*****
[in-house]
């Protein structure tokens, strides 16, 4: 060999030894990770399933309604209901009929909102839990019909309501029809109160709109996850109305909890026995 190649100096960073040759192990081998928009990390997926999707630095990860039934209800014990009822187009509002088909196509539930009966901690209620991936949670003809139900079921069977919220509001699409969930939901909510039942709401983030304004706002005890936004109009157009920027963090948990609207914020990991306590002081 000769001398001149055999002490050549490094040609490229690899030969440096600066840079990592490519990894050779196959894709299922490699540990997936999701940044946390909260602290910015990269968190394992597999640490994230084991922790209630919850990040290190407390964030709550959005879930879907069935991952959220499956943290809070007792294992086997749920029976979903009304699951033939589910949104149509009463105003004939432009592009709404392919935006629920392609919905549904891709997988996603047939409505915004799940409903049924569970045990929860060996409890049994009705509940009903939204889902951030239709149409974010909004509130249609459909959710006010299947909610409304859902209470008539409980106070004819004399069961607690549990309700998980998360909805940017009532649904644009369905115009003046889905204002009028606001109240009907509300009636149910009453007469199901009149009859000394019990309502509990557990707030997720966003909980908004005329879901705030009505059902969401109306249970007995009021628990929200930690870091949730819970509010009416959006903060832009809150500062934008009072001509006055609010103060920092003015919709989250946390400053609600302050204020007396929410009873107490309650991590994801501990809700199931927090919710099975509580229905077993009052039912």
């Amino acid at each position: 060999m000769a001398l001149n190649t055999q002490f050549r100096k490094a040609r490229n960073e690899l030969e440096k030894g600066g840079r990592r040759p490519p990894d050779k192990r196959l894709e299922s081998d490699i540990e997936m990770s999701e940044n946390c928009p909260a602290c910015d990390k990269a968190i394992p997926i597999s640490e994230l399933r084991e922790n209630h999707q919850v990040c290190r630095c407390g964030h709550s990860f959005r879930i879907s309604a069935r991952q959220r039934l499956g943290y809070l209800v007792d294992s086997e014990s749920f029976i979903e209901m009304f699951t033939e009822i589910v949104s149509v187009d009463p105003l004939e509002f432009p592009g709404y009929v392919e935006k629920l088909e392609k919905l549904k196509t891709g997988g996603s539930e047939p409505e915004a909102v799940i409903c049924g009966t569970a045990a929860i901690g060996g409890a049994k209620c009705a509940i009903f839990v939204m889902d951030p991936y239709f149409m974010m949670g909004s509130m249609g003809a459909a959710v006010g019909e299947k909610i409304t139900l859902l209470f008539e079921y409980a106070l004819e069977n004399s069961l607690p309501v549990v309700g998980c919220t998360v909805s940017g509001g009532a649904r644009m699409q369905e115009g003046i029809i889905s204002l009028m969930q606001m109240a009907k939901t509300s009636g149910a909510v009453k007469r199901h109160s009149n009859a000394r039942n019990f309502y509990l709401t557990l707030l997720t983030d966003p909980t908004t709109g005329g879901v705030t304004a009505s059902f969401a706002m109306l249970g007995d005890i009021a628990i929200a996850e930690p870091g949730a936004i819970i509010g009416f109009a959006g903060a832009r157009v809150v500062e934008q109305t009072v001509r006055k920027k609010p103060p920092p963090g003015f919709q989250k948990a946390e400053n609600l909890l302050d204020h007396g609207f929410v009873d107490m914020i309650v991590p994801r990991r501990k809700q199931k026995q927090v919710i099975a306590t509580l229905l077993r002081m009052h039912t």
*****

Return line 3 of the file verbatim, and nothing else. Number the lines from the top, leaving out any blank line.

């Amino acid at each position: 060999m000769a001398l001149n190649t055999q002490f050549r100096k490094a040609r490229n960073e690899l030969e440096k030894g600066g840079r990592r040759p490519p990894d050779k192990r196959l894709e299922s081998d490699i540990e997936m990770s999701e940044n946390c928009p909260a602290c910015d990390k990269a968190i394992p997926i597999s640490e994230l399933r084991e922790n209630h999707q919850v990040c290190r630095c407390g964030h709550s990860f959005r879930i879907s309604a069935r991952q959220r039934l499956g943290y809070l209800v007792d294992s086997e014990s749920f029976i979903e209901m009304f699951t033939e009822i589910v949104s149509v187009d009463p105003l004939e509002f432009p592009g709404y009929v392919e935006k629920l088909e392609k919905l549904k196509t891709g997988g996603s539930e047939p409505e915004a909102v799940i409903c049924g009966t569970a045990a929860i901690g060996g409890a049994k209620c009705a509940i009903f839990v939204m889902d951030p991936y239709f149409m974010m949670g909004s509130m249609g003809a459909a959710v006010g019909e299947k909610i409304t139900l859902l209470f008539e079921y409980a106070l004819e069977n004399s069961l607690p309501v549990v309700g998980c919220t998360v909805s940017g509001g009532a649904r644009m699409q369905e115009g003046i029809i889905s204002l009028m969930q606001m109240a009907k939901t509300s009636g149910a909510v009453k007469r199901h109160s009149n009859a000394r039942n019990f309502y509990l709401t557990l707030l997720t983030d966003p909980t908004t709109g005329g879901v705030t304004a009505s059902f969401a706002m109306l249970g007995d005890i009021a628990i929200a996850e930690p870091g949730a936004i819970i509010g009416f109009a959006g903060a832009r157009v809150v500062e934008q109305t009072v001509r006055k920027k609010p103060p920092p963090g003015f919709q989250k948990a946390e400053n609600l909890l302050d204020h007396g609207f929410v009873d107490m914020i309650v991590p994801r990991r501990k809700q199931k026995q927090v919710i099975a306590t509580l229905l077993r002081m009052h039912t």